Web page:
As an insolvency practitioner I have to reconcile myself to the fact that I don’t have the time to help everyone – yes, some older generation firms of accountants, lawyers and other professionals, and some clients, are past help. They’re dying a death of a thousand cuts, people going down together on the Titanic just didn’t see the angle of decline until it was too late. This may sound incredibly harsh, but it’s true. And everyone has a client or two who are a danger to themselves and others around them!
I choose who to devote my time to supporting, and how – I’ve reached that point in my life.
Do you do the same?
If not, why not?
Who are your category ‘A’ and ‘B’ clients, who are more deserving of your time? – click here for a potted summary of Paddi Lund’s story – an Australian dentist who sorted out his practice and his life – there are lessons we all could learn here.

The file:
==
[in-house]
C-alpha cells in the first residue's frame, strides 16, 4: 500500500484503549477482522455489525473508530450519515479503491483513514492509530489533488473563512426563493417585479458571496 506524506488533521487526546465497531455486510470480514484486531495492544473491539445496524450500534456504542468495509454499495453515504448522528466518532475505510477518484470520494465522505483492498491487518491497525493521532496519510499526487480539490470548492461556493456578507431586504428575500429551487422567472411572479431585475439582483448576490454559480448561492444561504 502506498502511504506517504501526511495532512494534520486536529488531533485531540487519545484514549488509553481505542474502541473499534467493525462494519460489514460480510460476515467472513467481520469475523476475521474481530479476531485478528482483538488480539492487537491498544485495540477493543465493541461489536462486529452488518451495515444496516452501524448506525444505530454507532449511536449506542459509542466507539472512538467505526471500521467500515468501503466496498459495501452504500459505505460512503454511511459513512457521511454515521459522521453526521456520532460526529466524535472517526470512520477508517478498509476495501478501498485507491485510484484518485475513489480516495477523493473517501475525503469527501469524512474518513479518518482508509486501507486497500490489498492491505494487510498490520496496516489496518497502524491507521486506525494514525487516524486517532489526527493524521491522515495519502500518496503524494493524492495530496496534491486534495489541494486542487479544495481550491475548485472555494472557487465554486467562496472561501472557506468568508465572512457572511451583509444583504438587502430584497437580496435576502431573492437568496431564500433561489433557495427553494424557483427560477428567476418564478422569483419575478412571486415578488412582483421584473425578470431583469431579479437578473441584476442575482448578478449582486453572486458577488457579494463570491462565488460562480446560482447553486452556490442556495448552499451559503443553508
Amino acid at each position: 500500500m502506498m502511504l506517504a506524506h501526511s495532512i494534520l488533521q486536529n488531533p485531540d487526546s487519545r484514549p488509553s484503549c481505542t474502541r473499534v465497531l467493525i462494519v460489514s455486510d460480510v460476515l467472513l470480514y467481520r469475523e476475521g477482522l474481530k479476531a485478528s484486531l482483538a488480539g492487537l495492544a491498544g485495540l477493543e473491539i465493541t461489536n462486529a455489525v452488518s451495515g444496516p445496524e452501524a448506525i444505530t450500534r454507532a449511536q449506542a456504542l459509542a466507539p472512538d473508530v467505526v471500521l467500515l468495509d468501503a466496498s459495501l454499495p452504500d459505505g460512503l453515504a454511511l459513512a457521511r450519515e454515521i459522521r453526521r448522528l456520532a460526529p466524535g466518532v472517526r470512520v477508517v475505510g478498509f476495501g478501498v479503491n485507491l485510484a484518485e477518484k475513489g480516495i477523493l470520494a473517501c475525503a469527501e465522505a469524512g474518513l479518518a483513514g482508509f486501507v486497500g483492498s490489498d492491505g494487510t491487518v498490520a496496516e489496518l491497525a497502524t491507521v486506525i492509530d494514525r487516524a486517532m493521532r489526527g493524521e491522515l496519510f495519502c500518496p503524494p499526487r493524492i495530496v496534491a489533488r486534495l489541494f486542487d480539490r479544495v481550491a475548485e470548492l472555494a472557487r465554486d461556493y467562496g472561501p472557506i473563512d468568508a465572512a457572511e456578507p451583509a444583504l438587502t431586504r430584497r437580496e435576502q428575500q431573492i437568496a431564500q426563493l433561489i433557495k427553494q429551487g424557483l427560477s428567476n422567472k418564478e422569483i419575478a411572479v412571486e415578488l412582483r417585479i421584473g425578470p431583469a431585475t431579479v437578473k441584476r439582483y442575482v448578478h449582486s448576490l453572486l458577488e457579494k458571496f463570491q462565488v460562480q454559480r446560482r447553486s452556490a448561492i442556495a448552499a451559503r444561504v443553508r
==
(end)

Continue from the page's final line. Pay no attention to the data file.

And who are your ‘C’ clients, who frankly you should dump so that you can better support your more deserving clients? Many people who support small businesses say they have time problems – what would eliminating them do for you, your business and your better clients?
You see, I write this having recently returned from visiting a company that hasn’t made a profit for four years. My message was ‘it’s time to stop digging’. Over time, false hope gained by poor financial education and a fudging of the figures, and an unwillingness to face reality dug the client into such a hole that there’s now no chance of rebuilding. The client’s been let down by his advisers – was it their pursuit of recurring fees or ignorance? – who knows?